Examples of True Bulbs: Tulips, Daffodils and Alliums commonly known as Onions
After I finished the drawing I cut up the onion and put it in a stir-fry for dinner. Yummy!
TRUE BULBS ANATOMY
The true bulb has five major parts.
BASEL PLATE: bottom of the bulb which hold the bulb together and from which the roots grow
primary storage tissue
skin-like covering that protects the fleshy scales
This large vase-shaped hosta emerges slightly behind some of my other hostas such as ‘Blue Cadet’.
This slug-resistant architectural specimen is a commanding presence in my perennial garden. Though planted in full sun with absolutely no sunburn effects, I plan to divide it in the fall and put a portion of it in the woodland near the Hamamelis. I think their V-shaped structure will echo each other offering a nice rhythmic change of scale and will tie the two plants together.
The distinctive vase shape of the Hosta ‘Krossa Regal’
I’ve put that project on my to-do list for the fall. The spreadsheet keeps growing. Soon I’ll have to employ a Gertrude Jekyll type labor force to keep up with all my ideas.
I bought this plant in the early 1990’s from a mail-order house that I don’t think still exists. At least, they don’t have a web presence at this point in time. I still remember the excitement I felt when a box with the plants showed up on my deck.
It was my first plant mail order purchase. I’d worked so hard to pick and choose varieties of hostas with different leaf shapes and colors. I was still in my newbie phase of disdaining variegated plants so all my purchases were solid greens and blues.
Hosta ‘Krossa Regal’ in the perennial garden
I remember how horrified I was when those straggly roots came out of the package. I felt so robbed. I’d never seen or even heard of bare-rooted plants at that time. Was I ever that young and naïve?
Well, I planted them all and they all lived. But over time many of my plant labels were lost or destroyed or misplaced so I no longer can easily identify some of them. The Krossa Regal is an exception since it has such distinctive charisma.
There are so many stages of hostas that I enjoy seeing. None of them include slugs by the way.
Having a shade garden I naturally grow many different cultivars of hostas. This particular one is named ‘Blue Cadet’ and was given to me years ago by my son Chris for Mother’s Day. Two Cadets and a Phlox subulata, I made out like a bandit!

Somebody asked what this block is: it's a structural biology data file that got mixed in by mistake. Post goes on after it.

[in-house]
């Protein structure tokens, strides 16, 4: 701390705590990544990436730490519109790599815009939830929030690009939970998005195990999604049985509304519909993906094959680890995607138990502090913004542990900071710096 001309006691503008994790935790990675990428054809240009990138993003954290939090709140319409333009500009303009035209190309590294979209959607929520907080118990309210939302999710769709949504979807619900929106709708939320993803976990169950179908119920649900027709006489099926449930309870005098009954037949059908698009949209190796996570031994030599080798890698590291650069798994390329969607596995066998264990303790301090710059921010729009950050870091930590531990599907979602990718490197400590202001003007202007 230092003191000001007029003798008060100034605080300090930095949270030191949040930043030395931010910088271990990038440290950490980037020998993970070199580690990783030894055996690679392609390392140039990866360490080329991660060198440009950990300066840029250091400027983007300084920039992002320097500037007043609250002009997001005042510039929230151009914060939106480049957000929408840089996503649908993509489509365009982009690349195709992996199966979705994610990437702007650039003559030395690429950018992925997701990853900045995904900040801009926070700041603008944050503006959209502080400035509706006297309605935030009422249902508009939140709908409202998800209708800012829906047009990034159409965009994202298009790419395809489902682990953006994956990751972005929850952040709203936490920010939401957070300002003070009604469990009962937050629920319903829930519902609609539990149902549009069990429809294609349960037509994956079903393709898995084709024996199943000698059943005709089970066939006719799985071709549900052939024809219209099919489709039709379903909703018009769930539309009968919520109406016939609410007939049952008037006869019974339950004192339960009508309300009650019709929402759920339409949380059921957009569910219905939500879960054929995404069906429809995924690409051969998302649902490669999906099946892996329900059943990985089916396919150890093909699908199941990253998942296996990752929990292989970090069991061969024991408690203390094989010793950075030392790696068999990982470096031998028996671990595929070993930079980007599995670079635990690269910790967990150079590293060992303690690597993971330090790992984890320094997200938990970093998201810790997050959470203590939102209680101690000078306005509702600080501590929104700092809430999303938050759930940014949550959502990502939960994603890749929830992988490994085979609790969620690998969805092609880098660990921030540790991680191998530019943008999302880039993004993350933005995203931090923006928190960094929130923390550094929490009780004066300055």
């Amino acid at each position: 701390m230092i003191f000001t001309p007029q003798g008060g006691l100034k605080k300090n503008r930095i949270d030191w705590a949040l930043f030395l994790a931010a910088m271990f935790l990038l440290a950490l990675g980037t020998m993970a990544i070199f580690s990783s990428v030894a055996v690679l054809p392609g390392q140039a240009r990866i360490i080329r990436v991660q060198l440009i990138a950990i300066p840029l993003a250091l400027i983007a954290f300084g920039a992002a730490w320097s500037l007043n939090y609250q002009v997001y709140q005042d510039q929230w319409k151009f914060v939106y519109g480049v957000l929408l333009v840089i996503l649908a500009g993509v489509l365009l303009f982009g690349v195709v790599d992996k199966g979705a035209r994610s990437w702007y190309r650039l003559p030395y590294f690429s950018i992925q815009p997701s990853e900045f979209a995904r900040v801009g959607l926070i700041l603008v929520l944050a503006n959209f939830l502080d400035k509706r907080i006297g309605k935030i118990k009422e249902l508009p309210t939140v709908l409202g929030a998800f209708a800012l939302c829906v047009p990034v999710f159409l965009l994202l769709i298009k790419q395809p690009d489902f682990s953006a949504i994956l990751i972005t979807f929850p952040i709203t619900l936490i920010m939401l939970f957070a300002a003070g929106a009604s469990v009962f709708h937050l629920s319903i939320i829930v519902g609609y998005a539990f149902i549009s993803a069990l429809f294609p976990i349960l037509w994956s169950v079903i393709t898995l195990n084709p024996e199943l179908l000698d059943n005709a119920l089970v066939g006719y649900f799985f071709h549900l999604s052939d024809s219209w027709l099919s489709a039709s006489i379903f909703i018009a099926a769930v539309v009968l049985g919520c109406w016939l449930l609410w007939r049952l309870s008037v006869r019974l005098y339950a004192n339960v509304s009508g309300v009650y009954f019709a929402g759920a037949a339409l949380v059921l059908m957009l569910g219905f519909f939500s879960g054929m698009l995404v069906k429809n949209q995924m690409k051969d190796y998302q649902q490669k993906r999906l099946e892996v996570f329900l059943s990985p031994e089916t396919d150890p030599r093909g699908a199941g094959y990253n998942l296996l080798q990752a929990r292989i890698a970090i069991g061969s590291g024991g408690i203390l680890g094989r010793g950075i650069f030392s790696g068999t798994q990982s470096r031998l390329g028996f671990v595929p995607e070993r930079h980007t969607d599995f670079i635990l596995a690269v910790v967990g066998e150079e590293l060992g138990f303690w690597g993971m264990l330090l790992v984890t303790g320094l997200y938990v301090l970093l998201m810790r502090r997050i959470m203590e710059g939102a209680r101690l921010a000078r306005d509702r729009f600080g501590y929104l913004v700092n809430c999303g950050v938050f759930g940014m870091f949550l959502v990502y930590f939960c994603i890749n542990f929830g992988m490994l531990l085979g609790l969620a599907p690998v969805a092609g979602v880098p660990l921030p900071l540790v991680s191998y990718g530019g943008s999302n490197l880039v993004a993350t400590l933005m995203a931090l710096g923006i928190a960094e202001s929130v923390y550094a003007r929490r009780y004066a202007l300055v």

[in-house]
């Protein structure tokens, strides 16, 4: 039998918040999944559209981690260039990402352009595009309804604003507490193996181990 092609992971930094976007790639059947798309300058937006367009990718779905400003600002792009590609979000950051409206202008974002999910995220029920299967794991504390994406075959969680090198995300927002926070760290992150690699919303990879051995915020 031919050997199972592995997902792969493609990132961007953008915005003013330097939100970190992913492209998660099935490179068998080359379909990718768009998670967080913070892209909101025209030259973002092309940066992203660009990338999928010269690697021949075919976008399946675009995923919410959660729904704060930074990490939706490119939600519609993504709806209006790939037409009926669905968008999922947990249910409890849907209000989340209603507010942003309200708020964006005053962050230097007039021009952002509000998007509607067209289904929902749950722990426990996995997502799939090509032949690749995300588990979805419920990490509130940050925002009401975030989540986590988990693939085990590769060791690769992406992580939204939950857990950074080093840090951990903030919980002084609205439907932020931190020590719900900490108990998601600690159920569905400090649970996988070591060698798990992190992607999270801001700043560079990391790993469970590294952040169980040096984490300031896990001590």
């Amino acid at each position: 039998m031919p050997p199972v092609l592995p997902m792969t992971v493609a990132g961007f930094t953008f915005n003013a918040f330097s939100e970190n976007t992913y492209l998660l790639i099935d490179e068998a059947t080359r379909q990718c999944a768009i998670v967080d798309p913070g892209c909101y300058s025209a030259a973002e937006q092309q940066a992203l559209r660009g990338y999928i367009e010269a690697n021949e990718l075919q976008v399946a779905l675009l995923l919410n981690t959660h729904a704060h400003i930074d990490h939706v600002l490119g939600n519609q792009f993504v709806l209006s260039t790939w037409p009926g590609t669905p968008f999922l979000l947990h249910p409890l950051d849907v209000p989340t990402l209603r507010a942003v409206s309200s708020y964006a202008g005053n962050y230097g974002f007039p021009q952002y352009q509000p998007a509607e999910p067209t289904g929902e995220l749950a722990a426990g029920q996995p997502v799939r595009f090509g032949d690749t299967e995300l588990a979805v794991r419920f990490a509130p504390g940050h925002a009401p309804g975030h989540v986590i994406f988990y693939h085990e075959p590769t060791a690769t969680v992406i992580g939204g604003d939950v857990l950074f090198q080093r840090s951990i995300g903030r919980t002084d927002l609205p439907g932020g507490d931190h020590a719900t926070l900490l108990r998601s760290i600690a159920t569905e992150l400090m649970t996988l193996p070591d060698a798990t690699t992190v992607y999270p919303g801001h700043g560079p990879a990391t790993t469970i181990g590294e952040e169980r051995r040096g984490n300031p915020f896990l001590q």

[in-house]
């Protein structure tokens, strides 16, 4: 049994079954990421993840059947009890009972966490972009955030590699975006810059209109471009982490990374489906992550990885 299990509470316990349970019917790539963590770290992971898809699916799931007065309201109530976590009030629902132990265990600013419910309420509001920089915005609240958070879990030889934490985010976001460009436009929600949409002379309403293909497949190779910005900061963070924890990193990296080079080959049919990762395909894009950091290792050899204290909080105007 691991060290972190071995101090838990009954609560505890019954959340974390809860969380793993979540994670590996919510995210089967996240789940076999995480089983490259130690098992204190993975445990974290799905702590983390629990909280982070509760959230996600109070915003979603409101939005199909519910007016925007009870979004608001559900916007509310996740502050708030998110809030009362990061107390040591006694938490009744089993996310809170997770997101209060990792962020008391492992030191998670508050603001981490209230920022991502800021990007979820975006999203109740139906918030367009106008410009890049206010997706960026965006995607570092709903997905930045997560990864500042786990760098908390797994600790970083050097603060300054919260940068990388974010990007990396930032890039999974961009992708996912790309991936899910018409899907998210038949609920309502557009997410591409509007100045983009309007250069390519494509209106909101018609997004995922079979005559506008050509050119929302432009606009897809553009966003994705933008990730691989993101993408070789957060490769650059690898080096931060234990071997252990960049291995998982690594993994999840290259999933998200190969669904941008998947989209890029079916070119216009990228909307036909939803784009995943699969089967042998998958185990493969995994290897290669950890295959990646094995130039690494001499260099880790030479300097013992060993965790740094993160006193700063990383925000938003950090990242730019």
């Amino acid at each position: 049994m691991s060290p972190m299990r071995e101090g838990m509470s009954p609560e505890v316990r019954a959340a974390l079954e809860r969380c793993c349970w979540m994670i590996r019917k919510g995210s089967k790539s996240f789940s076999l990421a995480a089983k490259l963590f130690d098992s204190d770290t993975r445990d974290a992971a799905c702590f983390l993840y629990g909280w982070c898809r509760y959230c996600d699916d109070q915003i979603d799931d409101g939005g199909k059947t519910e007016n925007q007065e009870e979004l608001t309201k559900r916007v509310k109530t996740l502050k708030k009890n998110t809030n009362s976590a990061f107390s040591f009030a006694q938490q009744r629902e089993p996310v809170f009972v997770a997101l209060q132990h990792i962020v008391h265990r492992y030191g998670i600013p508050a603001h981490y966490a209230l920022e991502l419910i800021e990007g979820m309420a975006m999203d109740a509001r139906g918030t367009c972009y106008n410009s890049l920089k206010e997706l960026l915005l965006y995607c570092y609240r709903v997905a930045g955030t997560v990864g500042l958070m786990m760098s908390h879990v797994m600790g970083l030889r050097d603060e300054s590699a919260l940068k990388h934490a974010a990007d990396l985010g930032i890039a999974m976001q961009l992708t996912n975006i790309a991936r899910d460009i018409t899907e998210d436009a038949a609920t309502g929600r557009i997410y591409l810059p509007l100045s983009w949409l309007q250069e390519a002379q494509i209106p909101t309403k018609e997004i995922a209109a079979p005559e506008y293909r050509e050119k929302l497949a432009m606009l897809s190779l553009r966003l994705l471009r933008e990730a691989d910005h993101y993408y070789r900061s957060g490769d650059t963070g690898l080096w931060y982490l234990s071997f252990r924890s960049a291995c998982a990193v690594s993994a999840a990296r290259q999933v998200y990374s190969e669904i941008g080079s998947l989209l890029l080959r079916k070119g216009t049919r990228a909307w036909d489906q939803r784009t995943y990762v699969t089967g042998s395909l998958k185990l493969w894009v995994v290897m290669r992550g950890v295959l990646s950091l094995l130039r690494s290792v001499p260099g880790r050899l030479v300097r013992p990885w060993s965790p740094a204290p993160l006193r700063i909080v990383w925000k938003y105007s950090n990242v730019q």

• Hosta ‘Blue Cadet’ top view
Each year I try to catch the hostas as they emerge from the ground but each one has its own timetable and the prime time is very short. If you go into the garden in the morning to look at their progress, by the afternoon’s stroll they’ve changed again.
I’m always glad when I take these worm’s eye view shots with my Sony digital with a swivel screen so I no longer have to lie in the mud like the good old days. I can thank my friend Elise for nodding in the right direction when it came time to buy my first digital camera.
I love the textures of the newly emerging hostas and the changes in coloring at the base. I love the unfurling spirals so dramatic from the top view. Each leaf unfolds with its own personality and destiny.
• Hosta ‘Blue Cadet’ in June
I don’t grow hostas for their flowers but some of them do have quite beautiful and in some cases, fragrant blooms. The Cadet has a nicely formed lavender flower emerging by the end of June. The heart-shaped leaves have a blue tinge to them and in my garden is almost slug free. It forms a compact, well-balanced medium sized tidy mound like the rest of the tokudama clan of which it is an offspring.
I think I should transplant some of my Athyrium nipponicum ‘Pictum’ to create a vignette. The scale of the two might get along nicely.
My Garden and my Art go side by side. Both require me to make aesthetic judgments about composition, scale, color, texture and style. When I’m deciding where to plant the flowers I’ve hauled home on my endless trips to the nurseries it doesn’t seem that much different to me then when I’m deciding how to compose them on a two-dimensional surface.
I think about what style I’m looking for, what colors will work together, whether the scale of the placement works for me. I think about the type of flower and texture of the leaves. I make decisions about the 3D composition of the garden much like the 2D composition decisions on a painting.
. Anemone coronaria – Watercolor Painting also, available as a print.
The garden adds so many additional layers of complexity since the artwork is moving in time with nature, the seasons, the elements, and time. The painting remains caught in a moment.
Capturing that ephemeral moment is so gratifying to me in my Fine Art. I control it, unlike my Garden which is usually out of control.
This watercolor painting is available directly from me, Mary Ahern, as an archival print on Fine Art Paper, double matted and ready for framing.